STAKEHOLDER INTERVIEWSPerspectives from 15 global health leaders on GHIT's catalytic role and
Japan's transformational contributions to global health R&D
Dr. Seth Berkley
Gavi, the Vaccine Alliance
“The Japanese pharmaceutical industry has the potential to play a significant role in producing life-saving vaccines for the world’s poorest countries, and we will be working closely with them over the coming years to help realize this potential.”
Please share brief background on Gavi, the Vaccine Alliance, for a lay audience.
Gavi, the Vaccine Alliance is a public-private partnership funded by governments, including Japan, businesses and philanthropists with a mission to save children’s lives and protect people’s health by increasing equitable use of vaccines in lower-income countries.
Since our inception in 2000, Gavi has helped to immunize over half a billion children against deadly diseases and our work with vaccine manufacturers has reduced the price of vaccines by 90%. Gavi now purchases vaccines for 60% of the world’s children in nearly 70 of the world’s poorest countries.
Gavi’s new five year strategy, running from 2016 to 2020, means we will continue to roll out new vaccines but also focus on reaching the ‘fifth child’ – the 20% of children of worldwide who are still not getting basic vaccines. The issue with this fifth child is that they are not standing next to the other four. To reach them will require innovation and real-time learning and feedback. By doing this we are building the base for Universal Health Coverage.
Why are new and improved vaccines critical today? What is holding back their development and delivery?
With changing trends in human and animal migration, increasing urbanization, the density of mega cities, the rise in antimicrobial resistance, and climate change, the threat of a major new disease outbreak is growing larger and larger.
New vaccines are critical to help us counter this threat. However this can be problematic in areas where there is little market potential. For instance, with Ebola there have typically been only a couple of dozen cases every few years, usually in very impoverished, rural African communities. Who would pay for a vaccine? That’s why, for Ebola, Gavi stepped in with an Advance Purchase Commitment, guaranteeing to the manufacturers millions of dollars in funding available for a final, licensed vaccine.
At January’s World Economic Forum at Davos, the Japanese Government joined with the Gates Foundation, Wellcome Trust, and others to launch the Coalition for Epidemic Preparedness Innovations. This partnership will be hugely important, providing the funding and know-how to develop vaccines for the next global pandemics.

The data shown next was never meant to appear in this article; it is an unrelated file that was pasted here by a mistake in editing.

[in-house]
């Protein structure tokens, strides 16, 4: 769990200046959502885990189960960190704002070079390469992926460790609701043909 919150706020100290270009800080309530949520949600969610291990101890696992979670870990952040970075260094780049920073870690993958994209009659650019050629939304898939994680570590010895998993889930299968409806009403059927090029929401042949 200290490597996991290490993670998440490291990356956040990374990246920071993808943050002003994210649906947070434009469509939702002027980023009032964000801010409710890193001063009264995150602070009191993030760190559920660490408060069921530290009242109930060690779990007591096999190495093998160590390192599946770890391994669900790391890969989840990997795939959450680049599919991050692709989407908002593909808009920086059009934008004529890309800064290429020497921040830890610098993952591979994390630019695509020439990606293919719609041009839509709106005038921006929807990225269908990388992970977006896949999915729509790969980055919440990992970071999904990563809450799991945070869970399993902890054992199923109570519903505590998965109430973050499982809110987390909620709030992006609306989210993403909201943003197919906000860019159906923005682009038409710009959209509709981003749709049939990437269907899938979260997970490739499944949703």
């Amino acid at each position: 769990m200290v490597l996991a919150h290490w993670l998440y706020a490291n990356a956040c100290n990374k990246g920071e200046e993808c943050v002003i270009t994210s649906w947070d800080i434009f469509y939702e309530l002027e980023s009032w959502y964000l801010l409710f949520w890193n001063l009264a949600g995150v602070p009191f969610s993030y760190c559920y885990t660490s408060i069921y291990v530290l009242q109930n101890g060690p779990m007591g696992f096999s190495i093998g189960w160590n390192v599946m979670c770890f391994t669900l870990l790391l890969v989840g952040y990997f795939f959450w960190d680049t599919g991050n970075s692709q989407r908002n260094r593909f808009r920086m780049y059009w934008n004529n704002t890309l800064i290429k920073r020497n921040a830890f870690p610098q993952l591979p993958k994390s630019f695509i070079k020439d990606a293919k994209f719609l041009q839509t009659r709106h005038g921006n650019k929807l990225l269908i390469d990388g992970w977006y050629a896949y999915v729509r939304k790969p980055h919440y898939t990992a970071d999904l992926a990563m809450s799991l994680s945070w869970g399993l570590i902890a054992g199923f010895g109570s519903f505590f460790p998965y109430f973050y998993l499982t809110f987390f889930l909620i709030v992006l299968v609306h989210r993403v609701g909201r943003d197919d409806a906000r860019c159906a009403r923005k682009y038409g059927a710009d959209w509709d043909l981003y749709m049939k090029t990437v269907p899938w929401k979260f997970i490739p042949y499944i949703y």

What is Japan’s role in the Gavi Alliance today (the Japanese government and Japanese pharma), and why is it important?
Japan is a hugely important partner for Gavi, both financially and politically. It began to contribute to Gavi in 2011, providing $53.7 between 2011 and 2015. At our last replenishment conference in 2015 Japan doubled its contribution, pledging nearly $100 million over five years. The Japanese government has also given Gavi strong political backing, for instance by making a reference to Gavi in the G7 Leaders’ Declaration.
The Japanese pharmaceutical industry has the potential to play a significant role in producing life-saving vaccines for the world’s poorest countries, and we will be working closely with them over the coming years to help realize this potential. But we think the Japanese private sector could play an even greater role—not just in manufacturing vaccines, but also producing medical devices such as syringes and cold chain equipment to support the Gavi model.
What has been Japan’s role in global health leadership over the past 10 years?
Japan has played a very important role in global health by keeping a focus on global health security and infectious diseases. This started back at the 2000 Kyushu-Okinawa G8 Summit, where the then-Japanese Prime Minister pushed forward for infectious disease support, including commitment for the Global Fund to Fight AIDS, Tuberculosis and Malaria. Japan has continued to play a leadership with contributions to help combat Ebola and the country’s continuing support for Gavi.
Japan’s focus on universal health coverage has also been important. For me, one of the critical issues in trying to get our vaccines out is that we are trying to reach everybody in the world. Of course, the people that are not being reached with vaccines are the ones who have no access to health services. Therefore, efforts to deliver vaccines and Japan’s priority on universal health coverage are key to individuals ultimately being able to access other health services as well.
“After the GHIT Fund was established, the country began to focus on bringing its incredible technological innovation together with a range of other partners to focus on critical global health needs.”
What impact has the establishment of the GHIT Fund had on Japan's role as a global health leader?